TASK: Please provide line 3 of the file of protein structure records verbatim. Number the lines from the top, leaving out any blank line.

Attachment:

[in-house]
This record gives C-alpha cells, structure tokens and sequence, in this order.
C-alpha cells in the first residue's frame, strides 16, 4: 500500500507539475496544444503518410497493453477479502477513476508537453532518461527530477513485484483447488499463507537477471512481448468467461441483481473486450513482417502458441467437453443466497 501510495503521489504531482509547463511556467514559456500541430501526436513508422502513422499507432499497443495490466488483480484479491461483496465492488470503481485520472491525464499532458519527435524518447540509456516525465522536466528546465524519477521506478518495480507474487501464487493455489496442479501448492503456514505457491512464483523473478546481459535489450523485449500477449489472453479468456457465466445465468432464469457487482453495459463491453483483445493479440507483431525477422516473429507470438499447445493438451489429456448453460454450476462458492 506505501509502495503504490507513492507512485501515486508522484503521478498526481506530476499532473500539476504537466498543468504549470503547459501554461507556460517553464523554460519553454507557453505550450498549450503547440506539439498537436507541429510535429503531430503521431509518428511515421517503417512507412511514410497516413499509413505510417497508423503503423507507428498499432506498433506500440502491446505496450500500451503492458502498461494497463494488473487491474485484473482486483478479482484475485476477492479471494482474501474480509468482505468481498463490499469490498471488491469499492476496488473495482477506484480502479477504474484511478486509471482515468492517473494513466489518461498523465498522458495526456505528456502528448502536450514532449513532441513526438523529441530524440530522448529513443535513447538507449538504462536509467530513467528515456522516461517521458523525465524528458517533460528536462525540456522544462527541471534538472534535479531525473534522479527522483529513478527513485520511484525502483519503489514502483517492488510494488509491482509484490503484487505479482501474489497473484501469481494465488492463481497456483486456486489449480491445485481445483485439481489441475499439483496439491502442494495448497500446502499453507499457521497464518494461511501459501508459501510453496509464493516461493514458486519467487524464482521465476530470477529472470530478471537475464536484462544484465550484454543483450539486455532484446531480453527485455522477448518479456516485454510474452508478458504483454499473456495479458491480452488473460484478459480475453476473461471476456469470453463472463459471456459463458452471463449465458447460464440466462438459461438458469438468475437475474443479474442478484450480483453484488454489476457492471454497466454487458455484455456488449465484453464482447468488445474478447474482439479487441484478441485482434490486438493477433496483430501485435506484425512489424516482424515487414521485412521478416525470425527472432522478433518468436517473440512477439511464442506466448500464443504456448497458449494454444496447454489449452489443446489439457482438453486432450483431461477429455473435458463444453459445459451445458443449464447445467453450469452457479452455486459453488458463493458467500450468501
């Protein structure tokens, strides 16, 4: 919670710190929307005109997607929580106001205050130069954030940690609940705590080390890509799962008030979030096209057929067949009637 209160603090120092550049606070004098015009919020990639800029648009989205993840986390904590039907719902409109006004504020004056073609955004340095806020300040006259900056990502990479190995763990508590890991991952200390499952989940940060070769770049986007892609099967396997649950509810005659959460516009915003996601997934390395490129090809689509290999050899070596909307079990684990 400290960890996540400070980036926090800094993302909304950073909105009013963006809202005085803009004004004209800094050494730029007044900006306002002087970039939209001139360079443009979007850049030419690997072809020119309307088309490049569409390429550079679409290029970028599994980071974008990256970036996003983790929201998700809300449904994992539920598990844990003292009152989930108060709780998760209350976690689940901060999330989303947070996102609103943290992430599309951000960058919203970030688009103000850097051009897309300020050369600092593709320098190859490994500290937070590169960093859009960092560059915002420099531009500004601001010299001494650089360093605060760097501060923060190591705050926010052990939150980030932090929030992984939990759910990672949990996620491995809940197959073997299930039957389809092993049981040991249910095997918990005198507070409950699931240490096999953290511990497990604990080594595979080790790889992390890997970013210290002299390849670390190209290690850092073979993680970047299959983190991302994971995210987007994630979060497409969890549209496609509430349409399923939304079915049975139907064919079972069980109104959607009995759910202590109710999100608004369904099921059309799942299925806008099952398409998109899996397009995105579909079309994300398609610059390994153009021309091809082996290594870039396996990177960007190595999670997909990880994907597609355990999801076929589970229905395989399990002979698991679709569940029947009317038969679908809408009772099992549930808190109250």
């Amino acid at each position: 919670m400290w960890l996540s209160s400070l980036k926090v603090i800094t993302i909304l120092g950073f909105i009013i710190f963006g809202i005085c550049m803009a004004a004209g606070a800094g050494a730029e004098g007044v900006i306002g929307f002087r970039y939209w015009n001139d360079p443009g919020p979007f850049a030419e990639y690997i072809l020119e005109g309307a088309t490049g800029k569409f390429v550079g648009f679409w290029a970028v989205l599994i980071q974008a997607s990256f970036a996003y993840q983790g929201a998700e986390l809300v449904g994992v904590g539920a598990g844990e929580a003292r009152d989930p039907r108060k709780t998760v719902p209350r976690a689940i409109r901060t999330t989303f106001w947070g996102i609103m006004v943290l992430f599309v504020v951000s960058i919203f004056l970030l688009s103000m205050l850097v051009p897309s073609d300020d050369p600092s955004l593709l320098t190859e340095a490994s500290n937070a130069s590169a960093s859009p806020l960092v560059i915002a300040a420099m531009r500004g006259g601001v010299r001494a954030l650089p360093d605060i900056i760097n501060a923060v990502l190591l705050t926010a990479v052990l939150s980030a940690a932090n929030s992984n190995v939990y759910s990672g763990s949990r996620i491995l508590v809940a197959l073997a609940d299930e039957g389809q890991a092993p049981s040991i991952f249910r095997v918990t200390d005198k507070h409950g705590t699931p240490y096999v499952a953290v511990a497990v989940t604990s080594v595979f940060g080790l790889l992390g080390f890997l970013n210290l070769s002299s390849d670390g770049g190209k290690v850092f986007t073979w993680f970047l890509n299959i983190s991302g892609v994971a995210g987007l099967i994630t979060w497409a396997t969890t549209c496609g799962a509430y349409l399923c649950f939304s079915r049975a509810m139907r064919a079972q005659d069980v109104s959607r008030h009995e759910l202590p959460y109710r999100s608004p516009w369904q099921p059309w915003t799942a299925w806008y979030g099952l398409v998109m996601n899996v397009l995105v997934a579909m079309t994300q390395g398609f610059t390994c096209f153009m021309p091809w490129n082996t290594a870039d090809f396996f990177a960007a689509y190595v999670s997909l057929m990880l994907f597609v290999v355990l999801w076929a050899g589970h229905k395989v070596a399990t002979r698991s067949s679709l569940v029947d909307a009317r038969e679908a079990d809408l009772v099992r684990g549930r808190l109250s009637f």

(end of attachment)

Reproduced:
C-alpha cells in the first residue's frame, strides 16, 4: 500500500507539475496544444503518410497493453477479502477513476508537453532518461527530477513485484483447488499463507537477471512481448468467461441483481473486450513482417502458441467437453443466497 501510495503521489504531482509547463511556467514559456500541430501526436513508422502513422499507432499497443495490466488483480484479491461483496465492488470503481485520472491525464499532458519527435524518447540509456516525465522536466528546465524519477521506478518495480507474487501464487493455489496442479501448492503456514505457491512464483523473478546481459535489450523485449500477449489472453479468456457465466445465468432464469457487482453495459463491453483483445493479440507483431525477422516473429507470438499447445493438451489429456448453460454450476462458492 506505501509502495503504490507513492507512485501515486508522484503521478498526481506530476499532473500539476504537466498543468504549470503547459501554461507556460517553464523554460519553454507557453505550450498549450503547440506539439498537436507541429510535429503531430503521431509518428511515421517503417512507412511514410497516413499509413505510417497508423503503423507507428498499432506498433506500440502491446505496450500500451503492458502498461494497463494488473487491474485484473482486483478479482484475485476477492479471494482474501474480509468482505468481498463490499469490498471488491469499492476496488473495482477506484480502479477504474484511478486509471482515468492517473494513466489518461498523465498522458495526456505528456502528448502536450514532449513532441513526438523529441530524440530522448529513443535513447538507449538504462536509467530513467528515456522516461517521458523525465524528458517533460528536462525540456522544462527541471534538472534535479531525473534522479527522483529513478527513485520511484525502483519503489514502483517492488510494488509491482509484490503484487505479482501474489497473484501469481494465488492463481497456483486456486489449480491445485481445483485439481489441475499439483496439491502442494495448497500446502499453507499457521497464518494461511501459501508459501510453496509464493516461493514458486519467487524464482521465476530470477529472470530478471537475464536484462544484465550484454543483450539486455532484446531480453527485455522477448518479456516485454510474452508478458504483454499473456495479458491480452488473460484478459480475453476473461471476456469470453463472463459471456459463458452471463449465458447460464440466462438459461438458469438468475437475474443479474442478484450480483453484488454489476457492471454497466454487458455484455456488449465484453464482447468488445474478447474482439479487441484478441485482434490486438493477433496483430501485435506484425512489424516482424515487414521485412521478416525470425527472432522478433518468436517473440512477439511464442506466448500464443504456448497458449494454444496447454489449452489443446489439457482438453486432450483431461477429455473435458463444453459445459451445458443449464447445467453450469452457479452455486459453488458463493458467500450468501